Taking the Off-ramp
Fama Francisco, 45
Procter & Gamble
VP, North American Baby Care Cincinnati
Mom of Miguel, 19, Mark, 17, Marga, 14, and Max, 10
I was P&G’s first female sales manager in the Philippines in more than 50 years, and I’ve worked all over the world, moving to the United States 10 years ago. My career was going great. But I wanted to spend more time with my kids while they were young. So in 2006, I took a leave of absence. It was a little scary. I’d read about career on-ramps and off-ramps and how only 40 percent of women manage to come back and be successful. But I knew that what I wanted was to create a lasting legacy with this company and raise a happy, healthy family. I wouldn’t be happy with half the equation.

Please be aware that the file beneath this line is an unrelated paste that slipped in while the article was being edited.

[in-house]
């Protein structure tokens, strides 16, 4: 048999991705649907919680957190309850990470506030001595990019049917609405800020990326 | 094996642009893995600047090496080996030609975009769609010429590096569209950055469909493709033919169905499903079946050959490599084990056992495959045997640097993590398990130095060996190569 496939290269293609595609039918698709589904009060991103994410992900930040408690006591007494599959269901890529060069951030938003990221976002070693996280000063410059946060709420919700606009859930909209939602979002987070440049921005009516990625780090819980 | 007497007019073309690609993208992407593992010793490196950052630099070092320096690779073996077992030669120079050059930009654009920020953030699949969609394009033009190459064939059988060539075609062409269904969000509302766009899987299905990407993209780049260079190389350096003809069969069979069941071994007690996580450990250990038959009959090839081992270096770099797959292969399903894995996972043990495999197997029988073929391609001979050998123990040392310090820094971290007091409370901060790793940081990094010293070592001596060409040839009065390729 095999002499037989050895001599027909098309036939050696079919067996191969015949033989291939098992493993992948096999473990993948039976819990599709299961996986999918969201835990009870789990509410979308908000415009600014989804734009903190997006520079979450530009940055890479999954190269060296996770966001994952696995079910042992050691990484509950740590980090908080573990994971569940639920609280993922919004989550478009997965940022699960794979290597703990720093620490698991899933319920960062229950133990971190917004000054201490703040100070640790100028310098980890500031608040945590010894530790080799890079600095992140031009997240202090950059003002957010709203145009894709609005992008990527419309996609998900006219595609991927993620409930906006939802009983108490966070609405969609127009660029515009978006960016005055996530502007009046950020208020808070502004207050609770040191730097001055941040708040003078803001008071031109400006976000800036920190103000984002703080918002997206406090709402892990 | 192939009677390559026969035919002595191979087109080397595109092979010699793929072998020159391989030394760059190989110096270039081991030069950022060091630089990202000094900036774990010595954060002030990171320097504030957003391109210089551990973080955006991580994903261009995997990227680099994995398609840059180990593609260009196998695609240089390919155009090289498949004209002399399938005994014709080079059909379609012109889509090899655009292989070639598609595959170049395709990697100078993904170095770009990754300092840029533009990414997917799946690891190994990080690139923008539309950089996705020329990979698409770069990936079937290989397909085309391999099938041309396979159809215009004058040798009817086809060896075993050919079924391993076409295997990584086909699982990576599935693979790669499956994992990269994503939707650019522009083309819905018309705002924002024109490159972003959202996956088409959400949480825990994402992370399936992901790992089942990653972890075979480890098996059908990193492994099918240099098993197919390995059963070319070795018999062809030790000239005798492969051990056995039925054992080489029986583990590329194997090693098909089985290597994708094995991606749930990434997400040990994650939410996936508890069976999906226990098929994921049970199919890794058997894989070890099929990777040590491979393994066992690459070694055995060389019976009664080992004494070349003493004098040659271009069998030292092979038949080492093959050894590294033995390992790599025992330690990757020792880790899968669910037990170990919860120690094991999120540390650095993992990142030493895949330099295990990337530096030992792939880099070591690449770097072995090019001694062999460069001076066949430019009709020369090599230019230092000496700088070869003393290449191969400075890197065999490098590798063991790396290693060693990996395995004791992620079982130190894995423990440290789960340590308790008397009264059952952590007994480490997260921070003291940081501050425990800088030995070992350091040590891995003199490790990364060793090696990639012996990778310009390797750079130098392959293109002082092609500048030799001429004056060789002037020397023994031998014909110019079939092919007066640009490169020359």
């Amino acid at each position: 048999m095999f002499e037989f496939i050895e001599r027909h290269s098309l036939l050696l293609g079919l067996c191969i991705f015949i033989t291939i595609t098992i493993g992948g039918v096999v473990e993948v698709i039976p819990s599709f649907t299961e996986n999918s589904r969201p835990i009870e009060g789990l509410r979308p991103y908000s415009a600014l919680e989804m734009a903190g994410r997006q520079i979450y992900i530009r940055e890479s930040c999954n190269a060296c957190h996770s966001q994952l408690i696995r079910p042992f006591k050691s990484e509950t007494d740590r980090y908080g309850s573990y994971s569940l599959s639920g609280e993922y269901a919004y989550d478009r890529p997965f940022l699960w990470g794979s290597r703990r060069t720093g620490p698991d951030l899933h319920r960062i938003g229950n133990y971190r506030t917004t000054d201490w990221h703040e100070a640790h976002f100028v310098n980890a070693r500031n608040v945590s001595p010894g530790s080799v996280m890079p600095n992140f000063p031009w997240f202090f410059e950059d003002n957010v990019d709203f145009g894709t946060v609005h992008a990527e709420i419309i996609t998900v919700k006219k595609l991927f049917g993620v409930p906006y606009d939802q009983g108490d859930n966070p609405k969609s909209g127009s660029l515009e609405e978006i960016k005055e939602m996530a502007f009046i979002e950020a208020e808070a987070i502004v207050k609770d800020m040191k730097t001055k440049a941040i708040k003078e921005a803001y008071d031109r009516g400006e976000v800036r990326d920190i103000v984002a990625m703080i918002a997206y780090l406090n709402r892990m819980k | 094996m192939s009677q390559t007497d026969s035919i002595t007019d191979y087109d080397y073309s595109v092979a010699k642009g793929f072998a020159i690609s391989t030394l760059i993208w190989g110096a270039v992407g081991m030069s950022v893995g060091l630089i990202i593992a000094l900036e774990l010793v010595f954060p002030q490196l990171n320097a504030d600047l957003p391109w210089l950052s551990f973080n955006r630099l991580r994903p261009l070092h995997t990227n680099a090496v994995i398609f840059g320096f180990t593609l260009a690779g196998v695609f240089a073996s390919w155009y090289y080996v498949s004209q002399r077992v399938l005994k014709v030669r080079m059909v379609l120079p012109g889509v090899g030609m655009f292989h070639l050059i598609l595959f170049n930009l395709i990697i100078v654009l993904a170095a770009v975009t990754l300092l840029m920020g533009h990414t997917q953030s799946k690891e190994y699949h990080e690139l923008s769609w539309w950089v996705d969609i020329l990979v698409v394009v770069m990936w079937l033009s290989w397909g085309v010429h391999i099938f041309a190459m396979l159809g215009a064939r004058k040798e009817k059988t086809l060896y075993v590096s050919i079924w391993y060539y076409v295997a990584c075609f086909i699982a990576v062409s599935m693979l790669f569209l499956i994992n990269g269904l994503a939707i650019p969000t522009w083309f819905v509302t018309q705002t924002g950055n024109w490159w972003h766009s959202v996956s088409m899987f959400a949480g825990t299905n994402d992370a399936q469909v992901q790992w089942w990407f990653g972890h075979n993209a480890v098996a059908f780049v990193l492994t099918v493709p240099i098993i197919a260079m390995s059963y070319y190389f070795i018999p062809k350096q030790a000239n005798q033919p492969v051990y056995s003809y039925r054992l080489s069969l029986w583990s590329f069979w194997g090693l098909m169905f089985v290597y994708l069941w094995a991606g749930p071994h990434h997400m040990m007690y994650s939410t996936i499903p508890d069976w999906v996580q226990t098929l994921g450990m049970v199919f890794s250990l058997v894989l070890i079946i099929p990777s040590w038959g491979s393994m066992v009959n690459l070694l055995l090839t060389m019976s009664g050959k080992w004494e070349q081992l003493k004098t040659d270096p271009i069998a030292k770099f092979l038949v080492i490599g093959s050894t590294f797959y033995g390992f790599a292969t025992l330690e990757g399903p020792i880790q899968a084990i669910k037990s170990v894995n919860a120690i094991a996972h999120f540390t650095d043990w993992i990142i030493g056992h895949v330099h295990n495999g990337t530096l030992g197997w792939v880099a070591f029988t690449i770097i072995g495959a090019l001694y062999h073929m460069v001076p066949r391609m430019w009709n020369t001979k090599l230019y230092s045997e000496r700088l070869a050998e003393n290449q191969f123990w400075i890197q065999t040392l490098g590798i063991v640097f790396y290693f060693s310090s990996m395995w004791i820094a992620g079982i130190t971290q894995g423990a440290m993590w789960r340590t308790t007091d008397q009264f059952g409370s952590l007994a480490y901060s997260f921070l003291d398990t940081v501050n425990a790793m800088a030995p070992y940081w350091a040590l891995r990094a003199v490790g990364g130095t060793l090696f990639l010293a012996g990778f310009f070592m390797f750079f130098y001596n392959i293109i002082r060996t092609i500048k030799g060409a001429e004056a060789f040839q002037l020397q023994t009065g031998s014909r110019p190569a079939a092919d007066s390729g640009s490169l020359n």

While I was on leave, a new president came on board, and one day he called me. I hadn’t even met him, but I found the courage to tell him that when I came back, I wanted to be a general manager and work less than full-time. He was incredibly supportive. Two years after I came back I was promoted to general manager, and in 2011 to vice president. I’ve used flex in one form or another the whole time. I compress my schedule now, so I have Friday afternoons off.
Marshall Alston, 43
VP, Human Resources
Dad of Justin, 21, Travis, 19, Devynn, 10, and Dylon, 7
You need a supportive boss to make flex work—and a solid track record, so people know you’ll handle the work part of work life balance. Then you can fuse work and life in a way that benefits both—one where your family feels free to say, “You gotta be there,” when they want you to be.